i’m constantly struck by how much stuff they have crammed in the place.  aquaponics systems set up where ever you turn, pots hanging everywhere and more pots on the ground.  very little space is wasted, with mushrooms up in the dimmer spots.  since fish farming is so water intensive, they have one big rain water catchment system for their old school a-frame greenhouses.  but now they are digging a second one for the hoop house out on the back forty.   seems the bobcat was able to do most of the work on this ditch, but  the final grading was being done by these poor souls, who seemed in surprisingly good spirits.   this is the first time i’ve encountered this type of hive – which they were calling a vertical hive.  anyone have more info on this guy?  this is not its ussual orientation, seems to have been laid on its side for honey harvest.  goats sitting in their feeding troughs.  fancy compost sifter.  this is what i want to get for the farm.  anyone know plans to build this?  or where to buy it?  i’d want to convert it to bike powered of course.  if anyone wants to buy or build one for me, i’d be oh so very grateful.

after the tour we worked on a project together – i think most of us were happy to be able to expend a little enegry as we had spent a couple of hours having a difficult conversation around race.

a work list was building a couple of compost piles and filling worm bins.  the compost piles were built in six-sided containers built from old pallets, we alternated wood chips and kitchen scrapes.  much of the kitchen scraps were melons which were starting to rot, and it was recommended that we smash them in order to get them to breakdown faster.

most of us had a good time with this.  the bins were built surprisingly fast, and then the only thing left was to climb on top and pack them down.i think that the idea behind this activity was to point out that when we all focus on doing a project together and focus on our shared goals, that issues of race seem less important.  perhaps, but it still felt like there were many looming issues left undiscussed.  but we were assured that there would be time for that the next day.

farm photos for the first week in august

orange cherry tomatoes a sea of winter squashzinnia  italian frying pepperstomatoes in the hoop househot pepper flowerthe lush mid summer growth, summer squash in the foreground, and tomatoes behind.the first of the eggplant

whirlwind cleveland tour

i had the opportunity to get a one day whirlwind tour of cleveland with a little toledo and oberlin thrown in the mix.  myself and five other detroiters departed at 7:30am along with a host of ohio folks, and were not back until 11:30pm.  it was a long day.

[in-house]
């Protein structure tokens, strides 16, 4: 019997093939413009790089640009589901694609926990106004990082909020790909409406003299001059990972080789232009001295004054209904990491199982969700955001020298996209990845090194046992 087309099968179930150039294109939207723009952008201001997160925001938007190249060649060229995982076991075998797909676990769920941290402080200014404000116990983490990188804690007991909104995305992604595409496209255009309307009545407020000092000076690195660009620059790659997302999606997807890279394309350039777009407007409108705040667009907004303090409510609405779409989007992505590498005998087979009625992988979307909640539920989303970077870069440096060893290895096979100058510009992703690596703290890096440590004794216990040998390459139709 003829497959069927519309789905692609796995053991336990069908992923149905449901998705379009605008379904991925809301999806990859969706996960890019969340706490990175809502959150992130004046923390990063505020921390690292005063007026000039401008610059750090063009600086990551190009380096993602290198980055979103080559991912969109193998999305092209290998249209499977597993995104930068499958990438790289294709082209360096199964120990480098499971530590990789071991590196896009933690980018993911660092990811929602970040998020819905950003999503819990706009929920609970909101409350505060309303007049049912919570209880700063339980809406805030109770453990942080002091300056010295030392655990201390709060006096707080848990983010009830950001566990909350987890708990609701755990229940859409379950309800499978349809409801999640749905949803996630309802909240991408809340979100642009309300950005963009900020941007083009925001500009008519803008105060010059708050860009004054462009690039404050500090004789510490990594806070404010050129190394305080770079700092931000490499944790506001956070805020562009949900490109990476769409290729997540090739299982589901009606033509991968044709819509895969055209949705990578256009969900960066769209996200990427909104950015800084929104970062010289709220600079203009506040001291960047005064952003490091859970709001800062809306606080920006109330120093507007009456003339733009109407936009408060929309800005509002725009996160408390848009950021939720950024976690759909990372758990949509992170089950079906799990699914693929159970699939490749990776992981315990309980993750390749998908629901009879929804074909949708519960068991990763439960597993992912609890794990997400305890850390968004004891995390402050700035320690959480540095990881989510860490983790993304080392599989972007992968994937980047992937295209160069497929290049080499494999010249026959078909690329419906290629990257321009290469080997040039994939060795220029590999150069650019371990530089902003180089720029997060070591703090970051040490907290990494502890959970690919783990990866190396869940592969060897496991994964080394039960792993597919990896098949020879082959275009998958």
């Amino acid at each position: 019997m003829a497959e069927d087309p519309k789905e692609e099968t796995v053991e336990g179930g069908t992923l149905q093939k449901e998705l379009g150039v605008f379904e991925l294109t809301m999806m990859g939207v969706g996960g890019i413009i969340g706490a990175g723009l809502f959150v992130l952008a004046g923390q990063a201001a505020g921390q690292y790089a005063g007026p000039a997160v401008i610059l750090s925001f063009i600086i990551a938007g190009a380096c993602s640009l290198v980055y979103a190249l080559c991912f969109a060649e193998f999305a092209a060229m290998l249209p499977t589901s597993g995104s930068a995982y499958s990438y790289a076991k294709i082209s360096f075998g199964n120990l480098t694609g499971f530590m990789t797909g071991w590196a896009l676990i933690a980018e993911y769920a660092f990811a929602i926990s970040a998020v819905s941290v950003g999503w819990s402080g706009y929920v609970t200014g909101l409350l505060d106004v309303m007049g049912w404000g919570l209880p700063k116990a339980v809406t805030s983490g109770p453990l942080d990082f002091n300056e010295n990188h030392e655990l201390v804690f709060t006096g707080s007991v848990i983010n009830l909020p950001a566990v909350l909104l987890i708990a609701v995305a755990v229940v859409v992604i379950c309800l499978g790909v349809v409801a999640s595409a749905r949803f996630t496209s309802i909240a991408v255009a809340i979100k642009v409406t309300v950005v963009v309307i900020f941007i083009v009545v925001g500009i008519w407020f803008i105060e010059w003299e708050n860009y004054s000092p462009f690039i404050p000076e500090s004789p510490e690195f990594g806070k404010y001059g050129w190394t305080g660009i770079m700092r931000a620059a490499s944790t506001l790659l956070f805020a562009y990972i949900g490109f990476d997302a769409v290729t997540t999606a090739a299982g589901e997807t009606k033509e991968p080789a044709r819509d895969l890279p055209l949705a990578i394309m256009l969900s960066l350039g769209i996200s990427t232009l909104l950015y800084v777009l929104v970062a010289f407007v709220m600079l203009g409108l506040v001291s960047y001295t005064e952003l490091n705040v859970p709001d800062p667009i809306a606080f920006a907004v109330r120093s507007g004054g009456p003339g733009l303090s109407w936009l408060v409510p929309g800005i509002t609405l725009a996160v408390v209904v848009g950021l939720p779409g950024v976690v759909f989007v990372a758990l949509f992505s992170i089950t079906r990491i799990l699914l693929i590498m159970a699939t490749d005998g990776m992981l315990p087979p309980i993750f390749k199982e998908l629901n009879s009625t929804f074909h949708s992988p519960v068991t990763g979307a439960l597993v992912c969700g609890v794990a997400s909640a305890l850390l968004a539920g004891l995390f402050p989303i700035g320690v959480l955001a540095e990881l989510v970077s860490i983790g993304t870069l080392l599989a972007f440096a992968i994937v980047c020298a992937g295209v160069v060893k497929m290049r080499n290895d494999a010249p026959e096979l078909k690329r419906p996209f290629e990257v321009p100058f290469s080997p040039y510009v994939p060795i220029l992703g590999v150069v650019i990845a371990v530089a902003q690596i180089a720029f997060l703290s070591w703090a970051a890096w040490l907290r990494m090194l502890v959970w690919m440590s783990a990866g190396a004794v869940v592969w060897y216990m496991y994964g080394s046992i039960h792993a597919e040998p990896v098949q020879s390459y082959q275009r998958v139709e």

the first stop was in toledo at toledo grows.  i’m friends with michael who directs the program, and have visited several times, i always enjoy seeing him.  since the last time i was their, they have greatly expanded there rabbits and aquaponics. when i  went to explore the rabbit area i was expecting to encounter meat rabbits, not these cute and fuzzy mini rexes.  Ma obsessed over the mini rexes somewhere around 2004 – 2005, hence my familiarity with them.  The young man who oversees the rabbits explained that while they do raise meat rabbits, most of the youth are more into showing rabbits, some of which were at the state fair, and had already won a prize.  if anything really comes though with toledo grows, it’s youth leadership development, they work with some truly remarkable youth.

also greatly expanded was compost, this view only shows a small part of the operation.  the key to the development of this larger compost system was a tractor.  while i don’t like the idea of utilizing machinery, it’s looking more and more like getting a bobcat is the way to go.  maybe i could do a conversation on a bobcat so it could run on veggie oil to make me feel better.

on to oberlin, a place i have never visited, nor really had the desire to.  the only thing i knew about oberlin was that david orr taught there, and that it was full of hippies.  the jones farm we visited did little to dispel the hippie idea.  i didn’t get a chance to explore that much but it appeared to be about 3 acres of veggies, and a lot of weeds.  i’ll assume this is because they hire hippie college students to be farm hands.  they did have some very interesting features including a walk in cooler made of straw bales, and a hoop house framed in cob.  while i understand that the thermal mass of the straw bale should increase night-time temperatures, i wonder how it compares to a clear end wall.  overall energy into the system is less with the cob wall, but does the thermal mass make up for it?  i was under the impression that they also had a straw bale hip board going around the edge, which makes more sense, as it help insulate the ground from cold and wet as well as creates thermal mass.  the walk in cooler made a lot more sense to me without question.  i know of a lot of folks that have constructed coolers like this utilizing closed cell foam insulation, but straw bale seems very well suited for this situation.  they used an old air conditioner and a coolbot controller, replacing the old, and expensive compressor.